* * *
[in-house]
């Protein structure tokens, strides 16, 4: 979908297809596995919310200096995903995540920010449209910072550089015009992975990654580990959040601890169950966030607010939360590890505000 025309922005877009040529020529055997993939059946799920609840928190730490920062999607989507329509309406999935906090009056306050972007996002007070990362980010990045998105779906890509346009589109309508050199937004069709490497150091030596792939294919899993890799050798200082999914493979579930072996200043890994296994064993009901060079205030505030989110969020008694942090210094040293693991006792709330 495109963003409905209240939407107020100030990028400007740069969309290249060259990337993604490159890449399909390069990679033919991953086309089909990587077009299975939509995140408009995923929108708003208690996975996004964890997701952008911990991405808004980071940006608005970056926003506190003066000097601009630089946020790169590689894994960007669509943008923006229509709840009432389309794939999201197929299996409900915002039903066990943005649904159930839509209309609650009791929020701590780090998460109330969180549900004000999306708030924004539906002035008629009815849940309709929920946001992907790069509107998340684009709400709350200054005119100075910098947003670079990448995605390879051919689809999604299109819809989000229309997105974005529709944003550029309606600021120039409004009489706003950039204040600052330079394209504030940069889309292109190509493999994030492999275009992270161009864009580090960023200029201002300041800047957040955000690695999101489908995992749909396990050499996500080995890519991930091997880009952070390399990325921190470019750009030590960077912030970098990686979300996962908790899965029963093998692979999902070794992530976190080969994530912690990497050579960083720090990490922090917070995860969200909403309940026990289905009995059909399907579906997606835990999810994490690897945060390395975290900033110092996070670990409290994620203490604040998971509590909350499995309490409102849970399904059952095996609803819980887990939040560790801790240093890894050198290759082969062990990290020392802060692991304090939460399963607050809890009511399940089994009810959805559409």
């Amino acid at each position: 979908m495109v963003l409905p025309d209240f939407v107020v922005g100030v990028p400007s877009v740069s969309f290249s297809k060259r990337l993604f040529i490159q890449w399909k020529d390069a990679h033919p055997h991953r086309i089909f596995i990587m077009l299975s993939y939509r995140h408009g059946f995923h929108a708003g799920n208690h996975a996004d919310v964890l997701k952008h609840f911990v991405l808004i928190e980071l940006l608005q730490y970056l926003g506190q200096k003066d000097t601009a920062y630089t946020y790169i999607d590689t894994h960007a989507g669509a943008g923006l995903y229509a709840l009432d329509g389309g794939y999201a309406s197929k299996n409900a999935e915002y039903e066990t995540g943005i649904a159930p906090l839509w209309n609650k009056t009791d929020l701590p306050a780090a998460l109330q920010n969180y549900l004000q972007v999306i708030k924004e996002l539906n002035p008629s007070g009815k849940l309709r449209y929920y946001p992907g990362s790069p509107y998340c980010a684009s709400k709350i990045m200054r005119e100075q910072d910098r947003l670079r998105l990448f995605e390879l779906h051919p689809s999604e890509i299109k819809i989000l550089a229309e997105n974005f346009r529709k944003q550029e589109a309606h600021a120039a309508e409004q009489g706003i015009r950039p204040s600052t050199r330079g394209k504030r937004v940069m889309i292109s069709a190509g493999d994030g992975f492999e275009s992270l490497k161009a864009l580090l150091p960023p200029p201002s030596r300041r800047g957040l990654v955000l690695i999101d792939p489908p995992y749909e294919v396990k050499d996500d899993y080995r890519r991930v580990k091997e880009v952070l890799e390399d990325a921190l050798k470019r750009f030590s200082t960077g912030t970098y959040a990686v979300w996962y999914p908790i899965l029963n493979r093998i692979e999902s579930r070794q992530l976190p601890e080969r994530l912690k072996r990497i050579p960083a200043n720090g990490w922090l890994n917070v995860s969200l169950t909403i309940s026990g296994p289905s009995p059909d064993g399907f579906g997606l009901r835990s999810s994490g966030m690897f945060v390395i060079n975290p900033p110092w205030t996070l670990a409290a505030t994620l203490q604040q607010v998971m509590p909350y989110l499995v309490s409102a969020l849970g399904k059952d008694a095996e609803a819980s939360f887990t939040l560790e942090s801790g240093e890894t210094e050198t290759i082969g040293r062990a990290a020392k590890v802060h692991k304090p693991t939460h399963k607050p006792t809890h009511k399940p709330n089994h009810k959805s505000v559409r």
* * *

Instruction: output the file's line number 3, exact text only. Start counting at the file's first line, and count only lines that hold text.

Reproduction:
């Amino acid at each position: 979908m495109v963003l409905p025309d209240f939407v107020v922005g100030v990028p400007s877009v740069s969309f290249s297809k060259r990337l993604f040529i490159q890449w399909k020529d390069a990679h033919p055997h991953r086309i089909f596995i990587m077009l299975s993939y939509r995140h408009g059946f995923h929108a708003g799920n208690h996975a996004d919310v964890l997701k952008h609840f911990v991405l808004i928190e980071l940006l608005q730490y970056l926003g506190q200096k003066d000097t601009a920062y630089t946020y790169i999607d590689t894994h960007a989507g669509a943008g923006l995903y229509a709840l009432d329509g389309g794939y999201a309406s197929k299996n409900a999935e915002y039903e066990t995540g943005i649904a159930p906090l839509w209309n609650k009056t009791d929020l701590p306050a780090a998460l109330q920010n969180y549900l004000q972007v999306i708030k924004e996002l539906n002035p008629s007070g009815k849940l309709r449209y929920y946001p992907g990362s790069p509107y998340c980010a684009s709400k709350i990045m200054r005119e100075q910072d910098r947003l670079r998105l990448f995605e390879l779906h051919p689809s999604e890509i299109k819809i989000l550089a229309e997105n974005f346009r529709k944003q550029e589109a309606h600021a120039a309508e409004q009489g706003i015009r950039p204040s600052t050199r330079g394209k504030r937004v940069m889309i292109s069709a190509g493999d994030g992975f492999e275009s992270l490497k161009a864009l580090l150091p960023p200029p201002s030596r300041r800047g957040l990654v955000l690695i999101d792939p489908p995992y749909e294919v396990k050499d996500d899993y080995r890519r991930v580990k091997e880009v952070l890799e390399d990325a921190l050798k470019r750009f030590s200082t960077g912030t970098y959040a990686v979300w996962y999914p908790i899965l029963n493979r093998i692979e999902s579930r070794q992530l976190p601890e080969r994530l912690k072996r990497i050579p960083a200043n720090g990490w922090l890994n917070v995860s969200l169950t909403i309940s026990g296994p289905s009995p059909d064993g399907f579906g997606l009901r835990s999810s994490g966030m690897f945060v390395i060079n975290p900033p110092w205030t996070l670990a409290a505030t994620l203490q604040q607010v998971m509590p909350y989110l499995v309490s409102a969020l849970g399904k059952d008694a095996e609803a819980s939360f887990t939040l560790e942090s801790g240093e890894t210094e050198t290759i082969g040293r062990a990290a020392k590890v802060h692991k304090p693991t939460h399963k607050p006792t809890h009511k399940p709330n089994h009810k959805s505000v559409r």